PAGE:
Moms have many options when it comes to how they chose to feed their babies. You can breastfeed, pump, milk share, formula feed or perhaps a combination of any of the above. Sometimes our decisions on how to feed our babies isn’t just dependent on what we want, but income may also play a factor. It’s unfortunate, but it’s also reality for many parents, who simply want what’s best for their family. Today we’re exploring how money impacts these choices.
The Boob Group
Going back to work after having your baby may seem daunting, but having support from your employer and colleagues definitely helps. How do you approach your employer about your pumping needs? Should you give your colleagues a “heads up” about what your schedule will be like when you return to work? And what do you do if things just aren’t working out as planned once you’re back at work?
As a new mom, you may be familiar with how breastfeeding and pumping is perceived within your own community, but what happens when you need to travel to another country? What about important issues such as breastfeeding in public and finding quality places to pump? How do you stay respectful of other cultures while still pursuing your own personal feeding goals? And where do you turn if you need help?
If you’re breastfeeding and headed back to work- then you probably have pumping on the brain! What policies here in the U.S. help protect moms who need to schedule pumping breaks throughout the day? And what happens if you have a job where you can’t really take typically pumping breaks? What are your options? We have some amazing mamas on this episode to give you some insight on what worked for them!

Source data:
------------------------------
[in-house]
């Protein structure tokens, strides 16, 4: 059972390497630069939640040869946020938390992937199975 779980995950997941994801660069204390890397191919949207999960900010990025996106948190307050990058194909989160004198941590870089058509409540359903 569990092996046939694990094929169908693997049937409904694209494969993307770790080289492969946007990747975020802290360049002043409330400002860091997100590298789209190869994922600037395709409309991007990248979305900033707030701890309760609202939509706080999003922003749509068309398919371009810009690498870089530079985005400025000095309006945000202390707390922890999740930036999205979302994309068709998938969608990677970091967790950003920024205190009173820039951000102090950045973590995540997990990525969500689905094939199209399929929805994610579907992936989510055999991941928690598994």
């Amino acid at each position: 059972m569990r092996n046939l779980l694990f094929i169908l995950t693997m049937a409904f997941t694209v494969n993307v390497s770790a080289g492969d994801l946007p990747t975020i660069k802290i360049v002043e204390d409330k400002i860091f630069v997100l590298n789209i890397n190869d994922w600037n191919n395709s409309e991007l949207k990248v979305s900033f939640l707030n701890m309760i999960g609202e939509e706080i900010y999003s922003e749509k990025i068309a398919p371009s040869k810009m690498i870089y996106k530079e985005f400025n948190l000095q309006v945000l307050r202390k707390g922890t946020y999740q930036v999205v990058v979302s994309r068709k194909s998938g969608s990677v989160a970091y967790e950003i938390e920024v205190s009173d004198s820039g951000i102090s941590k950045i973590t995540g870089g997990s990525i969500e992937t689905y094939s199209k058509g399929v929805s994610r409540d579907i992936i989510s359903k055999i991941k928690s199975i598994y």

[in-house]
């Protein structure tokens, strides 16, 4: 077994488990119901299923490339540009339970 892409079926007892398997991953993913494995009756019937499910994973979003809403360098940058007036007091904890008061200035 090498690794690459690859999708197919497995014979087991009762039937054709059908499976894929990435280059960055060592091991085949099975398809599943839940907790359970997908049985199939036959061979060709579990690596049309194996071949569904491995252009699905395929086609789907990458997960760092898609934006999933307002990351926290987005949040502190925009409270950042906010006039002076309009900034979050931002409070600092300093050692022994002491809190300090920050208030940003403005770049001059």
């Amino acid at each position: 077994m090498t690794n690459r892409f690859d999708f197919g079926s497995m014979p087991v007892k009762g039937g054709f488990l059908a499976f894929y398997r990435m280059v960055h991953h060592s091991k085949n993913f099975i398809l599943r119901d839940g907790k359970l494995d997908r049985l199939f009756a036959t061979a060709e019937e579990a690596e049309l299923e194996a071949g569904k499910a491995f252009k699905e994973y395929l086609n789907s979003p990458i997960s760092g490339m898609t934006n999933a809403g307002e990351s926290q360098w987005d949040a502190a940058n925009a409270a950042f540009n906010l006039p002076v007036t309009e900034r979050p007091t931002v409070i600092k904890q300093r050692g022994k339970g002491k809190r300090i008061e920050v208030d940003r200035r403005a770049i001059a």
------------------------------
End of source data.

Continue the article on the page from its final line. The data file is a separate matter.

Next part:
We know breastfeeding is a great way to bond with your baby, but what about dads and partners who aren’t actually feeding the baby? What can they do to help bond with their babies in their own ways? And how does that initial bond strengthen over time? We’re turning the show over to dads so they can share their personal experience.
We spend about nine months growing a baby, and after our babies are born, our bodies create breast milk (the most nutritious food possible) to help them grow and keep them healthy. Our bodies are truly amazing, and still many of us don’t view them that way. And how can these negative feelings impact our breastfeeding goals?
By now, you’ve probably heard of the Zika virus, which is spreading quickly. We know pregnant women can pass Zika their unborn child, but what exactly does that mean for both mom and baby? And what about moms who provide breast milk for their babies? Are they at risk too?
As new mothers, we can be a little too obsessed about fitting back into our pre-pregnancy clothes. As it turns out, having a little extra fat on your body may be its way of protecting both you and your baby.